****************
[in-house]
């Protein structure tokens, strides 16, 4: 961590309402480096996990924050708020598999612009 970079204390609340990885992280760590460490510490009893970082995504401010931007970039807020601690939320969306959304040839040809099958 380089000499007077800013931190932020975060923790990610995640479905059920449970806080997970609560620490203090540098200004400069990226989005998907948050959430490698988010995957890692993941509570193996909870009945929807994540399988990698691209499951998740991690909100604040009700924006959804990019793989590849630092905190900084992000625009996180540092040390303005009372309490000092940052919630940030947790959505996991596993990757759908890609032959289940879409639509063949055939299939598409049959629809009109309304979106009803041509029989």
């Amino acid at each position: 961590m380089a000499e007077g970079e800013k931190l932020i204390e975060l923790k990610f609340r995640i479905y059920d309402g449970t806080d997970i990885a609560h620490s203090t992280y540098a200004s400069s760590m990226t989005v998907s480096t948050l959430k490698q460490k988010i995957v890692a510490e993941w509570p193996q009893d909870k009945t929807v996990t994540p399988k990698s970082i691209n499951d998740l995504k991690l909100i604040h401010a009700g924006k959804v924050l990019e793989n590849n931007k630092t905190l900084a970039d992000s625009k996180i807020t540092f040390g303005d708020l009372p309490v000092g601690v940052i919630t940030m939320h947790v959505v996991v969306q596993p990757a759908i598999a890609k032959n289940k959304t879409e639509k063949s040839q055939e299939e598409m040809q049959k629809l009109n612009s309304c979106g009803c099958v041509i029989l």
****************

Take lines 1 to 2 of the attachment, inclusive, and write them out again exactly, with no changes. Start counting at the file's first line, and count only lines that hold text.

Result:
[in-house]
């Protein structure tokens, strides 16, 4: 961590309402480096996990924050708020598999612009 970079204390609340990885992280760590460490510490009893970082995504401010931007970039807020601690939320969306959304040839040809099958 380089000499007077800013931190932020975060923790990610995640479905059920449970806080997970609560620490203090540098200004400069990226989005998907948050959430490698988010995957890692993941509570193996909870009945929807994540399988990698691209499951998740991690909100604040009700924006959804990019793989590849630092905190900084992000625009996180540092040390303005009372309490000092940052919630940030947790959505996991596993990757759908890609032959289940879409639509063949055939299939598409049959629809009109309304979106009803041509029989």